Supermodel Naomi Campbell, accused of assaulting her maid with a cell phone, failed to show up in court last week, puzzling the judge who asked for but never got a reason for her absence.
Manhattan Criminal Court Judge James Gibbon responded by issuing a bench warrant for Campbell's arrest, but then decided not to put it into effect after Campbell's attorney explained that he and the prosecutor had an agreement. Defense attorney David Breitbart told Gibbon the prosecutor knew Campbell was going to be absent and had agreed not to seek her arrest. Gibbon said he would stay the warrant not put it into effect until the next court date, Nov. 15. Outside court, Breitbart said only that the British fashion model's absence was not related to work. He noted that she had not appeared in the New York and Italian fashion shows but declined to say why.
Breitbart also said he has been considering a plea offer from the Manhattan district attorney's office. He wouldn't say what the offer was.
The 35-year-old supermodel was arrested in March for allegedly throwing a cell phone at one of her employees in a dispute over a missing pair of jeans. Campbell has called the charges completely untrue. But the housekeeper, Ana Scolavino, was treated for an injury to the back of her head after the incident. Campbell has a history of anger problems with her employees.
Reality TV star Anna Nicole Smith exchanged vows with boyfriend Howard K. Stern on a boat near Nassau but there was no formal marriage and the ceremony is not legally binding, her attorney Michael Scott said Friday.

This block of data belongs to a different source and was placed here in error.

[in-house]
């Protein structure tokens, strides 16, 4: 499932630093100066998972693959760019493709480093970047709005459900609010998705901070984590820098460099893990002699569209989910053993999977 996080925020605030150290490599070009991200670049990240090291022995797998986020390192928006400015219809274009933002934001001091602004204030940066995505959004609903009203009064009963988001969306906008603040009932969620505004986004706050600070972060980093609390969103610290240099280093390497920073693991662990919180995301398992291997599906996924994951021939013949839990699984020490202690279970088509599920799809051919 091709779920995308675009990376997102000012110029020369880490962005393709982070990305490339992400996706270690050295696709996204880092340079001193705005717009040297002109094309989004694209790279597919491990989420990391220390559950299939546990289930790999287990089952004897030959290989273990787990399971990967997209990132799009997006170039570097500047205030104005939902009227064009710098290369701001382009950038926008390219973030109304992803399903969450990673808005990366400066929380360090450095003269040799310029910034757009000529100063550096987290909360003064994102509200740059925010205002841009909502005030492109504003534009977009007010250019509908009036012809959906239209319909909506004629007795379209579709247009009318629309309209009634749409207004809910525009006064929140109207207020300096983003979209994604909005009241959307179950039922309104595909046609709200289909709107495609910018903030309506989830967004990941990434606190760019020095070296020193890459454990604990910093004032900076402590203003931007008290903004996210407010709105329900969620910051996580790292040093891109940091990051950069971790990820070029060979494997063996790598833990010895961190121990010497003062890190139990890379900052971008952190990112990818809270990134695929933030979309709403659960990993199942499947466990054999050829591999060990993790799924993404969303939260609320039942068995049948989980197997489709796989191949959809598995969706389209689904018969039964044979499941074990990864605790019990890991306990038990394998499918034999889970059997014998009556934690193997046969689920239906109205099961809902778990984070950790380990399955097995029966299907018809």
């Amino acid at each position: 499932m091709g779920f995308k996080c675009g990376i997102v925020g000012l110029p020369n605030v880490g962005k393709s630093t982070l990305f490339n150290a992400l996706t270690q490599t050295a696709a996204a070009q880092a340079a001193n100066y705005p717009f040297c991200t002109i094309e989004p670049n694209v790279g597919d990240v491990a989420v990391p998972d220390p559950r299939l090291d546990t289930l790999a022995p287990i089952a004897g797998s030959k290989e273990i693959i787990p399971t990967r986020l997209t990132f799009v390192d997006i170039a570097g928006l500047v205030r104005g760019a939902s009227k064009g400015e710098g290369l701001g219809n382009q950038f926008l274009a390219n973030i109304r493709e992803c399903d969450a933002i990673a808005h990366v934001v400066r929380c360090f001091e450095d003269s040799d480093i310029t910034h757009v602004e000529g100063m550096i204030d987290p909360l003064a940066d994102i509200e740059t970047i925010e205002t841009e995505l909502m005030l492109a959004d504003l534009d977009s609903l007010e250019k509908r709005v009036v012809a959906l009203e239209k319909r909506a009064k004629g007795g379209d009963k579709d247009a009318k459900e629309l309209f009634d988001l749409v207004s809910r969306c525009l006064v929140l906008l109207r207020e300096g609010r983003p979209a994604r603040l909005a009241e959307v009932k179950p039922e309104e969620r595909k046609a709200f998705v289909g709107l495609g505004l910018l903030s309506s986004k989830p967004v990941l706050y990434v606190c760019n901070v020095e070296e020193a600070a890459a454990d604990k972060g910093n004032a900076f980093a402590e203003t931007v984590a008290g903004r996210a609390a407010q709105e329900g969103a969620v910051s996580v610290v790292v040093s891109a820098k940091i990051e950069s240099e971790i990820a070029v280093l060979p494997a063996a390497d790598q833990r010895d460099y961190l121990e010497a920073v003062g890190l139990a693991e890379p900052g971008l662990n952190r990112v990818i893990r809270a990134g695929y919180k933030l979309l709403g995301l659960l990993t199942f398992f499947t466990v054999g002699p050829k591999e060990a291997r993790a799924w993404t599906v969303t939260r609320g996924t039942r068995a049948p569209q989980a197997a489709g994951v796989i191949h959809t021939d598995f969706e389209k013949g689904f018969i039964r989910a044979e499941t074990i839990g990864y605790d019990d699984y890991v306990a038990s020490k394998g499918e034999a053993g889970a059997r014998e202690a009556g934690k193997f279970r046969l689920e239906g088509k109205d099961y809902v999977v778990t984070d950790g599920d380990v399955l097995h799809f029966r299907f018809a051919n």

The exchange of vows happened aboard a catamaran Thursday, 18 days after Smith's 20-year-old son Daniel Smith died as he was visiting her in a Nassau hospital, where she had given birth to a baby girl, Scott said.
The couple exchanged vows before God but did not obtain a marriage license, Scott told reporters. Stern says he is the father of baby of the 38-year-old former Playboy Playmate.
Michael Jackson and his ex-wife, Deborah Rowe, have settled their lengthy legal battle over custody and visitation rights for their two children, their lawyers said Friday.
“We're still dealing with the details but it addresses all of the disputes between the parties,” said attorney Marta Almli, who represents Rowe. “I can't say anything about the terms of the settlement but I don't think it would have happened if both parties didn't agree it was appealing to both of them.”
She declined to give details on whether the settlement involves monetary payments to Rowe and visitation rights with the children, Michael Joseph Jackson Jr., known as Prince Michael, and Paris Michael Katherine Jackson.
The lawsuit was a byproduct of the 2003 charges filed against Jackson alleging child molestation. Rowe, who had relinquished all of her parental rights to the children, changed her mind after Jackson's arrest, according to court documents. Rowe and the pop star were married in 1996 and she filed for divorce in 1999.
The divorce became final in 2000. She filed to terminate her parental rights in 2001 and the court accepted her declaration in which she said, “Michael has been a wonderful father to the children, and I do not wish to share any parenting responsibilities with Michael because he is doing so well without me.”
According to court documents, she said, “I want to forever give up any and all rights pertaining to the children because I believe that by doing so, it is in the children's best interest.”